Illegal Activity

  • Contact Law Enforcement/Metro Police on 0860 765 423 or 107

Emergency

  • In a life or property threatening situation…
  • Call 107 from a landline or 112 from a cell phone or 021 480 7700

Water and Sanitation related complaints (Burst pipe, water outage, blocked drain, etc.)

Faulty water management devices

Water restriction violation

Solid Waste Department

  • Call centre: 0860 103 089
  • Email: wastewise@capetown.gov.za

Electricity

Faults and enquiries

  • Call centre: 0860 103 089
  • Email: faultreporting.centre@capetown.gov.za
  • SMS: 31220

We believe that you are an expert in your area and have seen the positive change we can make first-hand.  You know better than anyone, where our precious resources are best spent and we value your contribution in helping us plan for future projects. 

The legislative structure governing much of our work in your area is up for amendment. We hope that the proposed changes of making the processes of starting and running a CID  more structured will improve the efficiency of CIDs citywide. 

Your suggestions on the proposed amendments to the CID by-law and City improvement district policy can be submitted online here,   emailed to CityImprovement.Districts@capetown.gov.za or written to, City of Cape Town, PO Box 298, Cape Town 8000

Comments and objections may be submitted from 16 August to 15 September 2021.

At the Strand Business Improvement District (SBID), we strive towards creating a safer, cleaner, and more connected community. We are proud of Strands beginnings as a sleepy seaside village but also understand the potential excellence modernising, integrating, and diversifying our urban community can bring. That is why we are so excited to update you on Future Strand, our initiative aimed at streamlining the decision-making processes involved in district improvement to maximise efficiency on our path to reinstituting Strand as a prime place to earn, explore and enjoy.

Strand Business Improvement District (BID) – Sculpture Walk

Future Strand is a Srand Business Improvement District (SBID) initiative dedicated to revitalizing our neighbourhood by providing a space where the Strand BID, residents, business owners and officials from the City of Cape Town can come together to solve challenges. In the past few months, Future Strand and its workgroups have worked on multiple interventions to ignite inter-organisation motivation and create the momentum necessary for change. 

Ultimately, local business stakeholders like you matter most, and through initiatives like Future Strand, we can all benefit from hearing your suggestions. After all, according to the World Bank, SMEs like yours account for approximately 90% of businesses and more than 50% of employment worldwide. As part of a country in dire need of progress, we believe at the Strand BID that we must actively support SME growth to create jobs that will feed our people and educate the next generation of our leaders.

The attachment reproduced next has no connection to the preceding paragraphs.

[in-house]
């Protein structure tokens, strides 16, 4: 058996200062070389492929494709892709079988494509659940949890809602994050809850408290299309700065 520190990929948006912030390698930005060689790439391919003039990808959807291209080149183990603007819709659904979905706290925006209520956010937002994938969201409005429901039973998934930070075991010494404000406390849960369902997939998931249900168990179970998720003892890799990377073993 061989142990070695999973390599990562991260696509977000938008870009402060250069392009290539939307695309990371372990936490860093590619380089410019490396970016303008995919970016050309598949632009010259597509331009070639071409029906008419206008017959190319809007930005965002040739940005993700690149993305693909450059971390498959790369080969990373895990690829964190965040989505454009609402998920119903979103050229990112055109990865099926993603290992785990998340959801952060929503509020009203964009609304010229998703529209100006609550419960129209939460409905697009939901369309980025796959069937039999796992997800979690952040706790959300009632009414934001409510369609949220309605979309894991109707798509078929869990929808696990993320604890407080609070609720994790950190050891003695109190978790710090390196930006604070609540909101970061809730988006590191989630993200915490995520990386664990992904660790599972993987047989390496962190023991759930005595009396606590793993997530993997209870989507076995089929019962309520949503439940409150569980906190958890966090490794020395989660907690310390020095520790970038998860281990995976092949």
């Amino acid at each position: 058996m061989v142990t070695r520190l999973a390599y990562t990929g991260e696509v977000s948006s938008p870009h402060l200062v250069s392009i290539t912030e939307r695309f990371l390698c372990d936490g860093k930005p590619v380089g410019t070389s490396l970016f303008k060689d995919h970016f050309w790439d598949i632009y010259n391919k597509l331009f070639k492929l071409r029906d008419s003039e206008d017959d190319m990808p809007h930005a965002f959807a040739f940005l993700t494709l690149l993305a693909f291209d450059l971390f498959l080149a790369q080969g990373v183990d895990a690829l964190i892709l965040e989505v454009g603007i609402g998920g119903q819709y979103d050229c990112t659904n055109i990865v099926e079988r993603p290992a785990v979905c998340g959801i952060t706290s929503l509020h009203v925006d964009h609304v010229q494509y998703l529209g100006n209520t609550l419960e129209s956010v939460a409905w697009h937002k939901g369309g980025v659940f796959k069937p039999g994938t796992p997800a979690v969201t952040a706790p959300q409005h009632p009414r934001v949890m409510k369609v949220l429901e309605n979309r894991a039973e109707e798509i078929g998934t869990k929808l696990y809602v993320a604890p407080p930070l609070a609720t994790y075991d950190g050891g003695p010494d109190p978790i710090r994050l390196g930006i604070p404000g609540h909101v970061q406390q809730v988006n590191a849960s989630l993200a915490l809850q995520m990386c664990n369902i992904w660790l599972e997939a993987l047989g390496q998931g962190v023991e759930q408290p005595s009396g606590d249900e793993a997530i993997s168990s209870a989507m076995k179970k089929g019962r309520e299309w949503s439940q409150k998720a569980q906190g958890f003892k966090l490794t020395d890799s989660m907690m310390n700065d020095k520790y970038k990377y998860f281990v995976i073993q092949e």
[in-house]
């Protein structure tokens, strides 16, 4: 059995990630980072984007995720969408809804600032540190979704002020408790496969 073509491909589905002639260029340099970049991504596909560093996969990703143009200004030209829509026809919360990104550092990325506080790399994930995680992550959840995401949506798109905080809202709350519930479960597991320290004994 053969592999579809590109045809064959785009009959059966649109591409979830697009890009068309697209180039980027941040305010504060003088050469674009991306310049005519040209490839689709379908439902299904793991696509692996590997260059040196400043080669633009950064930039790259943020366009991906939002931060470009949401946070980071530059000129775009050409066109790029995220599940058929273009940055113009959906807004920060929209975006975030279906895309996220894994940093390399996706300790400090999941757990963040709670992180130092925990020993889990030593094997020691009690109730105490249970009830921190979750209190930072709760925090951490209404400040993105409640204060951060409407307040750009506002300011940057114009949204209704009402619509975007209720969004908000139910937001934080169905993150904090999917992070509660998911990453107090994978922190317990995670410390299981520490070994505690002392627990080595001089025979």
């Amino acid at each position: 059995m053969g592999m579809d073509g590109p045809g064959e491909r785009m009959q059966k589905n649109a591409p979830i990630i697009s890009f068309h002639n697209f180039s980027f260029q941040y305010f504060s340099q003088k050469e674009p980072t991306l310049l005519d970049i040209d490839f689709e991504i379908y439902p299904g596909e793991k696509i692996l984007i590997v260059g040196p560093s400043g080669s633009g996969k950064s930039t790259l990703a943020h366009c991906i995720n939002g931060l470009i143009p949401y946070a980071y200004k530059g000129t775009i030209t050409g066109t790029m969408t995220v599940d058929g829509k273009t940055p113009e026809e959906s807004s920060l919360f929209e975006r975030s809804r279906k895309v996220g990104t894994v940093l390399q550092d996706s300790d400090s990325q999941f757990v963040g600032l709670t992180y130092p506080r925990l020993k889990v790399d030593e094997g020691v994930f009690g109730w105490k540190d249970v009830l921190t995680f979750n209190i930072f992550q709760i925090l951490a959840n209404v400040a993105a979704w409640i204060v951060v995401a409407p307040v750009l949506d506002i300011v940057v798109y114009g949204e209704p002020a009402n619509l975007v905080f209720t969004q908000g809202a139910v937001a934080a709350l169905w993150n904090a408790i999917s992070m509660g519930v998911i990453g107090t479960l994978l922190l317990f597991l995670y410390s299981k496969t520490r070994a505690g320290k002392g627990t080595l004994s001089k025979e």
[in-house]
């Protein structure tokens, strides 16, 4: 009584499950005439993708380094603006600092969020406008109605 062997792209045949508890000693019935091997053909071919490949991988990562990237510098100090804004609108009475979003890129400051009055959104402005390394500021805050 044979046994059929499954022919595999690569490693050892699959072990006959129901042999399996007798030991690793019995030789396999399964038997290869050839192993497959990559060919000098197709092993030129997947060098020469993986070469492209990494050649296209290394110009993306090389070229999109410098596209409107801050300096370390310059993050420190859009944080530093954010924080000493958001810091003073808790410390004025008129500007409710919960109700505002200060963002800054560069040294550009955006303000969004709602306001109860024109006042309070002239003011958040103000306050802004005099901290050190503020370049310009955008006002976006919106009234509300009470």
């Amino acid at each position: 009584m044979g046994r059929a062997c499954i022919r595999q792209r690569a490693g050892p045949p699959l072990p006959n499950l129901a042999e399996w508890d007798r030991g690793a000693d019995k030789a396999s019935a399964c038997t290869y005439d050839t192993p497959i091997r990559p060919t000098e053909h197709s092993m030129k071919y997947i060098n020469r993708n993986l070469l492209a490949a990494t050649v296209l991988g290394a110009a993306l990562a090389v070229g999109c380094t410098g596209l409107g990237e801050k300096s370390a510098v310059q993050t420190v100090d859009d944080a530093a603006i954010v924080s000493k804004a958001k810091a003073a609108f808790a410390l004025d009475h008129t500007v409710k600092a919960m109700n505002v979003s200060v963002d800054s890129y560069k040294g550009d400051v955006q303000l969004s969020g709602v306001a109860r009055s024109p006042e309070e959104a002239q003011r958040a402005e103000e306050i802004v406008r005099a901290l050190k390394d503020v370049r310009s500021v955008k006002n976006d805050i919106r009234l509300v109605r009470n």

So, how does one go about revitalising a local economy? Well, we work together.

Strand Business Improvement District (BID) – Showcasing local artists

Future Strand will host regular round tables to discuss topics like:

  • Introducing the Internal Project Management Team for the Community-Driven Planning Initiative.
  • Discussing Future Strand’s stakeholder mapping to ensure everyone has a voice and is included as part of the stakeholder management planning process. 
  • Deliberating over how future NGO mapping can educate, mobilise and prioritise local NGOs and allocate resources to developing appropriate support. 

We also believe that Arts and Culture form the soul of a city, which is why the Strand BID is giving our full support in protecting Urban Art Initiatives by:

  • Maintaining urban spaces surrounding the planned ‘Sculpture Walk’. A collaboration between the Strand BID, Lionel Smit Studios, the City of Cape Town, and local business stakeholders resulted in public art installations for all to enjoy along the promenade on Beach Road.
  • Advocating for diversity and inclusion in Urban arts initiatives. The third phase of the Sculpture walk will showcase the splendid work of local sculptors from disadvantaged communities. 
  • Facilitating the integration between local artists and The City of Cape Town in the installation of murals. Murals will be on City property but if you have an idea on how to brighten our streets on private property, contact our Future Strand department on info@futurestrand.co.za and share your thoughts. 
  • Assisting with upgrading public facilities such as circles, public ablutions and the repair and maintenance of the Fountain.
  • Working with the City of Cape Town to begin a Community-Driven Planning initiative to develop a Spatial Framework and Precinct Plan for the CBD.